Technology Students Need Shakespeare
By Diane Engelhardt
’Tis in my memory locked...
(Hamlet Act I Scene 3)
Yea, from the table of my memory I’ll wipe away all trivial fond
(Hamlet Act I Scene 5)
Has Ophelia forgotten her password? Is Hamlet promising to delete
all his files in order to be able to download the Ghost’s program?
Probably not, but they sound as if they did. Even if we do not
think that Shakespeare predicted the rise of the computer, we
can be certain that everything the human hand has created existed
first in the imagination.
Teaching our students about the imagination of the past, we fuel
the imagination of the future. More than ever before, employers
value the tremendous role of creativity and imagination in our
high tech world. Today’s businesses, ranging from healthcare institutions
to government agencies to electronics manufacturers, are in the
market for people who know technology. But they need more. They’re
looking for employees whose backgrounds are broader and interests
more expansive than just the latest technological advance—individuals
who have the aptitude for growth and development that will enable
them to contribute to the company in multiple ways.
Successful employees bring more than just “know how” to the table.
They bring perspective. They bring critical thinking and problem
solving abilities. They can relate to others, individually and
as a team, and appreciate diverse personalities and different
As such, a focus on developing “soft skills”—skills that are easily
translated into any business environment—must be at the core of
any higher educational program. Students need to learn how to
address their superiors effectively, how to handle criticism,
how to disagree about a substantive issue in a productive way.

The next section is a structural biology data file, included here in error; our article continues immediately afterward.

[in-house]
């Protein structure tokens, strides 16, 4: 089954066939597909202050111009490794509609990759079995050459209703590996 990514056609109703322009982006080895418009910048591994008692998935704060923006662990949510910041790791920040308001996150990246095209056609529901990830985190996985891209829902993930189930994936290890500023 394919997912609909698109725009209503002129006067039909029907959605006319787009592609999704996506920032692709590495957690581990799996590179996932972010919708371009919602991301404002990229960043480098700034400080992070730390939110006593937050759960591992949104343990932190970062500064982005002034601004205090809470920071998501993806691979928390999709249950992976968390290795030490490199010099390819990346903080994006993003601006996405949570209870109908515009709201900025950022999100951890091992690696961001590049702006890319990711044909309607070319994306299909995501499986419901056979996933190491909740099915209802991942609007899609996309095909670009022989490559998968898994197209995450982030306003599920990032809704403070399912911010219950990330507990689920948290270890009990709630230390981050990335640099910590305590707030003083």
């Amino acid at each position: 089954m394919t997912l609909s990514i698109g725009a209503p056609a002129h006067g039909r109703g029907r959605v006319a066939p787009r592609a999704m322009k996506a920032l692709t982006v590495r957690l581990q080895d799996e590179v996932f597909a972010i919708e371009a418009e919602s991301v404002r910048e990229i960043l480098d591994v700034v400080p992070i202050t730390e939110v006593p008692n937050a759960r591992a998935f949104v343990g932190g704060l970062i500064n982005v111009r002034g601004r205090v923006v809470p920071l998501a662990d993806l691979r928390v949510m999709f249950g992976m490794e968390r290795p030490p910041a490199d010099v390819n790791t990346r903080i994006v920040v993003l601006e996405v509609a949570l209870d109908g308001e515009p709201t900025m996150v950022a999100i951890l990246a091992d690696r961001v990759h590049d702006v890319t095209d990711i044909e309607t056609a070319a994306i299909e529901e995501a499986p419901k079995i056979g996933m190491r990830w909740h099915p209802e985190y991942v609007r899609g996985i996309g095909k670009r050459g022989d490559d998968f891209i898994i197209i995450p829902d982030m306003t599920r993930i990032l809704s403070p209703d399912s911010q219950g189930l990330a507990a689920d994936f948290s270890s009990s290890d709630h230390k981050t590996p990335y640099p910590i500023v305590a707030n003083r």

They need to be able to make presentations that hold an audience’s
interest. They need to be able to write. That’s why technology
students need Shakespeare.
At DeVry, which offers associate and bachelor degree programs
in technology and technology-based business, we’ve made general
education courses, which encompass communication skills, social
sciences, humanities and general sciences, a key element of our
curriculum. We’ve found that such courses directly relate to our
graduates’ ability to succeed in the workplace. In fact, based
on feedback and the unique interests of our faculty, we’ve continued
to expand our offerings.
Some students initially approach these classes with skepticism.
How is learning Shakespeare going to help them get a job, they
ask. The answer is this: to achieve a person’s true potential
in his or her career, that person must not only learn skills,
but learn to think and to relate those skills to the outside world.
Or as Hamlet said: “The play is the thing...”#
Engelhardt is president of the DeVry Institute of Technology in
Long Island City, New York.
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